Greatorex, Janet Mary

Warwick Cemetery 191 C 3

Age: 38
Date of birth: July 1877

Parents: John and Alice Greatorex
Address: 14 Broad Street

Occupation: Nursing Sister

Janet Mary Greatorex was born in Hazelwood, Derbyshire and baptised on 22nd July 1877.  Her parents were John and Alice Greatorex.

In 1911, she is recorded as a Nursing Sister at Bolton Infirmary.  At the same time her sister, Alice Greatorex was living as a Boarder in the house of Arthur and Elizabeth Baker at 20 Broad Street, Warwick.  Alice was Head Teacher at Coten End School.

As Janet was discharged as unfit for duty in June 1915, we assume that she moved to Warwick to be looked after by her sister for the 10 months before her death in April 1916.

Janet left her estate, valued at £168 14s 9d to Alice.  She is buried in Warwick Cemetery

Military Service

Rank & Number: Sister, n/a
Regiment/Service: Territorial Nursing Service
Brigade/Division: 1st Southern General Hospital, Birmingham
Date of death: Sunday, April 02, 1916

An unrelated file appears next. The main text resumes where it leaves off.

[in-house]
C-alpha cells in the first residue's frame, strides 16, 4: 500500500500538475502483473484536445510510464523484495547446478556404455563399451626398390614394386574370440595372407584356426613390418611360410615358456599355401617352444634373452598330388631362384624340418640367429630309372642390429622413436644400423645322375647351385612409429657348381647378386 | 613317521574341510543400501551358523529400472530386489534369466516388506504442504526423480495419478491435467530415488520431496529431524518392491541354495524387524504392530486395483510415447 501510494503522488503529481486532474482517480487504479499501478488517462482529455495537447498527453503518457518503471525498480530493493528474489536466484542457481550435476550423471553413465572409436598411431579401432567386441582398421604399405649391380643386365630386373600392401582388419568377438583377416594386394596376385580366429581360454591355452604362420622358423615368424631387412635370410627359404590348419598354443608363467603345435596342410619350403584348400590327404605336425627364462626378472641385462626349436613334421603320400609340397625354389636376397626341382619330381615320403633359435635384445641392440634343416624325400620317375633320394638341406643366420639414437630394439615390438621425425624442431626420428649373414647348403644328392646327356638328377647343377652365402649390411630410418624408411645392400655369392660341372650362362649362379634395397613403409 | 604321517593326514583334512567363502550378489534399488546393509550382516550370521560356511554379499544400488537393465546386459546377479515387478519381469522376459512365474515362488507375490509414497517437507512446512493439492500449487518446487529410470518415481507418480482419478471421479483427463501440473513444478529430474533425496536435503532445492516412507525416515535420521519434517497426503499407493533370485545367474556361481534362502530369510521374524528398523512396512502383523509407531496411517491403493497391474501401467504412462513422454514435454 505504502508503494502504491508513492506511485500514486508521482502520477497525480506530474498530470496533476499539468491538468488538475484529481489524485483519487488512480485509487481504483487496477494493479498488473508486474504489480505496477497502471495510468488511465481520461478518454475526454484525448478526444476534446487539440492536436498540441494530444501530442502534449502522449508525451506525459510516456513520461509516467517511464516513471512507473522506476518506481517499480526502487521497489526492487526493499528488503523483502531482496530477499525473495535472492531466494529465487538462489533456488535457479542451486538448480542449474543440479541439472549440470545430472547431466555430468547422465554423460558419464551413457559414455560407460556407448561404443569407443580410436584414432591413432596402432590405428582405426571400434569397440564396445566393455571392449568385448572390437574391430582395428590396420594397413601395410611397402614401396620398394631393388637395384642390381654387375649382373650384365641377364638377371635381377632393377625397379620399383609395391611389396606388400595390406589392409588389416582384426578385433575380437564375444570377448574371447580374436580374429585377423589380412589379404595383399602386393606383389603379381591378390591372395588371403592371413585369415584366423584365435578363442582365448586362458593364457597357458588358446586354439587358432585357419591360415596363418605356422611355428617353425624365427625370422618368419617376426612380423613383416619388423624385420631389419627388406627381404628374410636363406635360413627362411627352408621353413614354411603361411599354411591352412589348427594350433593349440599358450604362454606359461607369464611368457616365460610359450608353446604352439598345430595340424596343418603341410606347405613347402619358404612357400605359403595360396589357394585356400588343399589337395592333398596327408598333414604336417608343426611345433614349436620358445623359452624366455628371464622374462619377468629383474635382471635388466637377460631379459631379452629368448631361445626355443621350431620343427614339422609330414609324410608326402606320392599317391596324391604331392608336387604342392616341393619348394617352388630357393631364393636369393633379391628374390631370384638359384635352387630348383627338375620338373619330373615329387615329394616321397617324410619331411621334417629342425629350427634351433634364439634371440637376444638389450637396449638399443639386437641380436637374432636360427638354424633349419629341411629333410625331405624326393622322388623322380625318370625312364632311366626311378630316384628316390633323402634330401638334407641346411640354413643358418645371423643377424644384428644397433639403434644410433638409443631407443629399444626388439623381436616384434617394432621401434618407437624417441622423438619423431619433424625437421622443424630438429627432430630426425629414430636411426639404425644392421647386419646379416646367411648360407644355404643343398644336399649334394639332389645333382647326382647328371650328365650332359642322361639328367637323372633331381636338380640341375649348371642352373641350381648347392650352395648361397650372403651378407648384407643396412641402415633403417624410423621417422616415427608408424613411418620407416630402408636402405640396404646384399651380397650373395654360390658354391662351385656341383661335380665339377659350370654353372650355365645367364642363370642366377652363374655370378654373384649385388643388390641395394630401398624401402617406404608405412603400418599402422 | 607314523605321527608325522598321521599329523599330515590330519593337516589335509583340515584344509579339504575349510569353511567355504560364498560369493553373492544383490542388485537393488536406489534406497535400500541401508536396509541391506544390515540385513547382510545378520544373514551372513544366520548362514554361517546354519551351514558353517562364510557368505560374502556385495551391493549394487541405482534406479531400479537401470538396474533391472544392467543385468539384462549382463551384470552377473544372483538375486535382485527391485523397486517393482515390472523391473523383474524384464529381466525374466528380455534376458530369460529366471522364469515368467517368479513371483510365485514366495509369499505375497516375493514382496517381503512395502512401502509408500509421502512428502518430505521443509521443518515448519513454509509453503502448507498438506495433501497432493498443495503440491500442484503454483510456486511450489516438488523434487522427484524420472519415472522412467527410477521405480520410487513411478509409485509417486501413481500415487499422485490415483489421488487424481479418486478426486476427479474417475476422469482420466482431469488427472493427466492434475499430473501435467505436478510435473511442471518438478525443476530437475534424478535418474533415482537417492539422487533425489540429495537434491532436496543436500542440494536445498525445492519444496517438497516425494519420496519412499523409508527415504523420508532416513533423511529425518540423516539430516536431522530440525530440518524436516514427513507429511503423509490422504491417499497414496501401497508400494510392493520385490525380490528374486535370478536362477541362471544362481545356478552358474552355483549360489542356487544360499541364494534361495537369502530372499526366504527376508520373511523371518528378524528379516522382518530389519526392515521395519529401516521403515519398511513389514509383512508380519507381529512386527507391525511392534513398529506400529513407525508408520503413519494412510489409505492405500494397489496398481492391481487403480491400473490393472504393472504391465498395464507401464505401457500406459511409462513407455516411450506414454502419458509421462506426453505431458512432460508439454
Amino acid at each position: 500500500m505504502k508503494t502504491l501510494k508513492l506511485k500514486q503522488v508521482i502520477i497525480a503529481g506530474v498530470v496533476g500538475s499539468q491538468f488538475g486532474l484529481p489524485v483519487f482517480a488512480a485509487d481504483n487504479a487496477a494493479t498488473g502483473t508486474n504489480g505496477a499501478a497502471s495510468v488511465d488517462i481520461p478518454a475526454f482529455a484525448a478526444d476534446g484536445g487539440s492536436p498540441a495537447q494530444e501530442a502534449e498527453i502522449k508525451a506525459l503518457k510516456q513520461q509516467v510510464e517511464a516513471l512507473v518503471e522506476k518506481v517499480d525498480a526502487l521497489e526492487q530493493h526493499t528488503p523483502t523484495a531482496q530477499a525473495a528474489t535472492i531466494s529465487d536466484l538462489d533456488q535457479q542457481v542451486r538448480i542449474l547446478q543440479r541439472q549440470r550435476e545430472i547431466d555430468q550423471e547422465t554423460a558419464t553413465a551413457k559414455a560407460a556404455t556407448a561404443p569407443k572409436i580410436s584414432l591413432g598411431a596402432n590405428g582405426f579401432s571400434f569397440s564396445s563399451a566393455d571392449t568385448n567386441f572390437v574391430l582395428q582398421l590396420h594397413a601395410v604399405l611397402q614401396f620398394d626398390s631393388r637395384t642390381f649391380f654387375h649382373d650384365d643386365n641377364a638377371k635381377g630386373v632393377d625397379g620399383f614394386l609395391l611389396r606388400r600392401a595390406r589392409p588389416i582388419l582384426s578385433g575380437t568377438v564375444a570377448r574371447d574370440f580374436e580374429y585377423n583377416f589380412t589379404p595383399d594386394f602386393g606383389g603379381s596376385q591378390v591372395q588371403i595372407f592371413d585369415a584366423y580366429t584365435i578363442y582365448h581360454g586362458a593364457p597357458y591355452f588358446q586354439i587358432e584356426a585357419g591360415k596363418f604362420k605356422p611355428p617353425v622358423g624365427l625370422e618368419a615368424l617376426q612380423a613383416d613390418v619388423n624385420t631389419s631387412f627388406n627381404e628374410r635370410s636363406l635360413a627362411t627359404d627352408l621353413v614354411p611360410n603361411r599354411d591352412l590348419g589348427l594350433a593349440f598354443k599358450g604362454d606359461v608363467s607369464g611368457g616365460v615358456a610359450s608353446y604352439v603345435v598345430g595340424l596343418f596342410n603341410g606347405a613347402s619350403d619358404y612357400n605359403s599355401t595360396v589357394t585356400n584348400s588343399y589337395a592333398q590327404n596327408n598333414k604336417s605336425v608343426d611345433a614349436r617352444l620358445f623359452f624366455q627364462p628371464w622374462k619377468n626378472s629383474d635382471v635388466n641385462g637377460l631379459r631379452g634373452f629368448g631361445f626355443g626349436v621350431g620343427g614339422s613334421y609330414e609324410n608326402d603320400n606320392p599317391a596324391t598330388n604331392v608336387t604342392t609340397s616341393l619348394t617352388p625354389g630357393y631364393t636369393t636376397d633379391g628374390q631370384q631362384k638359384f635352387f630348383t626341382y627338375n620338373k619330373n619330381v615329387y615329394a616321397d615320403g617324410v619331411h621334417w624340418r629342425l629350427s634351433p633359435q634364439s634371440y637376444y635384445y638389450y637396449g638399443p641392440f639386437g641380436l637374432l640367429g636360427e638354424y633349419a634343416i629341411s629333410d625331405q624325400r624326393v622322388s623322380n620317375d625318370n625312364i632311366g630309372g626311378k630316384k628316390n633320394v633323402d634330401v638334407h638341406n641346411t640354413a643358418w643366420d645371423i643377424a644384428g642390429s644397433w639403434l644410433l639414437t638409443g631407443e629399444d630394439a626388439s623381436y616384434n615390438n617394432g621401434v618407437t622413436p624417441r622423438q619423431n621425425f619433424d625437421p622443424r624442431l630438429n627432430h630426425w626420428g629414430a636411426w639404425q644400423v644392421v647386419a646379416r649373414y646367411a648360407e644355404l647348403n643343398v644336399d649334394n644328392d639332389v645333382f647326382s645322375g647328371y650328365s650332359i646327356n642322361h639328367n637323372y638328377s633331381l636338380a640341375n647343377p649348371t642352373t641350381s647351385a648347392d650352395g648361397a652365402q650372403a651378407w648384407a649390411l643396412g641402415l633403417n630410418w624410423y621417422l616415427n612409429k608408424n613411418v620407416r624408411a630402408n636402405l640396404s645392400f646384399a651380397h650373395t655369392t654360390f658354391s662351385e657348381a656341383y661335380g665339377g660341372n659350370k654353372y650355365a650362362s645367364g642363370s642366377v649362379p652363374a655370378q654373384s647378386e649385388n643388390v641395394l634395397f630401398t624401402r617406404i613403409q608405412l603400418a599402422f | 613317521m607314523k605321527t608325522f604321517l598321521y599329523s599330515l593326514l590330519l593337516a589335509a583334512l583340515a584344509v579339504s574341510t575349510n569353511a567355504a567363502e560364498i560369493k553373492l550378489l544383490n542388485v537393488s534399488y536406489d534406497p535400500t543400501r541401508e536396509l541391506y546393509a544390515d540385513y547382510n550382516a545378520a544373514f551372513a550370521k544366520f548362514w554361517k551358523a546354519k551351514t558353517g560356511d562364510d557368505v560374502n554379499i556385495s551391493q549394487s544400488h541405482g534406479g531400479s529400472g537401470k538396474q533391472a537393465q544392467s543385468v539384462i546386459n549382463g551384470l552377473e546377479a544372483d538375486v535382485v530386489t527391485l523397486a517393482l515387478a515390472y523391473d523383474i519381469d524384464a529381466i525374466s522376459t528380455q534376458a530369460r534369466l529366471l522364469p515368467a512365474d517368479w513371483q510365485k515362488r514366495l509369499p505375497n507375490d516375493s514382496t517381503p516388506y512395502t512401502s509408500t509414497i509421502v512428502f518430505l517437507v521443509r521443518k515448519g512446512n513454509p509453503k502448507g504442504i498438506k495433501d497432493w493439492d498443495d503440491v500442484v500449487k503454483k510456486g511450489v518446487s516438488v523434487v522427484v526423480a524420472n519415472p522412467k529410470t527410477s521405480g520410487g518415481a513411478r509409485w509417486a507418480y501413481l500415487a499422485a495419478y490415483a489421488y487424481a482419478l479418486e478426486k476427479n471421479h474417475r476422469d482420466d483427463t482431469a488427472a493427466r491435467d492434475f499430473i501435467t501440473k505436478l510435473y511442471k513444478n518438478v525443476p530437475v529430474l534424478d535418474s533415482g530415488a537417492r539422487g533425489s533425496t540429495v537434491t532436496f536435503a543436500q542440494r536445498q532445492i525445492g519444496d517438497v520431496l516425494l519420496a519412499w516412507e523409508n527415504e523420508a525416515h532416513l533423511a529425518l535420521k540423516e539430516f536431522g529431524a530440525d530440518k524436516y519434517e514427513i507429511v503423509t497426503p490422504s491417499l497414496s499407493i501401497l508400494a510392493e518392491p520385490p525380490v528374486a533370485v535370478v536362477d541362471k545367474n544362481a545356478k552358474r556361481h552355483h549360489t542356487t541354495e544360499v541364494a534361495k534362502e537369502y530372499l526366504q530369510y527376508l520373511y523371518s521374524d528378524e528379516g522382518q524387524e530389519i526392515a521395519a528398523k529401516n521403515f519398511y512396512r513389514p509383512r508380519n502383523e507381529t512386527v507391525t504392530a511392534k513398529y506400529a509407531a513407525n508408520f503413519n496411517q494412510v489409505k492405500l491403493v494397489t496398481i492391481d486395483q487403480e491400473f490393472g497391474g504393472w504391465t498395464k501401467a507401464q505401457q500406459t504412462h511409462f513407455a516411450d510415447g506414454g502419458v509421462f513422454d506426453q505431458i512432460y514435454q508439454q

Cause of death/Battle: Died at home in Broad Street
Commemorated/Buried: Warwick Cemetery 191 C 3
Awards: Nursing Sister - award not known
Commemorated locally at:

Janet’s nursing records indicate that she was called up in August 1914 and served at the 1st Southern General Hospital, Birmingham before having to resign as medically unfit on 4 June 1915.

From ‘Warwick in the Great War’ by Graham Sutherland (by kind permission of the author
When casualties from the Western Front began arriving in large numbers at Warwick Station, the hospitals were overwhelmed and large houses such as Hill House and Guys Cliffe were turned into wartime hospitals. The injured brought back with them many diseases, and later the Spanish flu, a particularly virulent form of the virus that caused millions of deaths across Europe at the end of the war. In Warwickshire alone, 24,000 people are thought to have died from the flu. So nursing the casualties could be a hazardous business.

Janet Greatorex joined the Territorial Nursing Service as a sister at the outbreak of war. On 2nd April 1916 she died of ‘phyhisis’ – an old name for pulmonary tuberculosis, almost certainly contracted when treating sick soldiers. She was a victim of the war even though not killed directly by enemy action.’






  • Unlocking Warwick Research Group
  • Graham Sutherland
  • David Oliver – details of Janet’s nursing records

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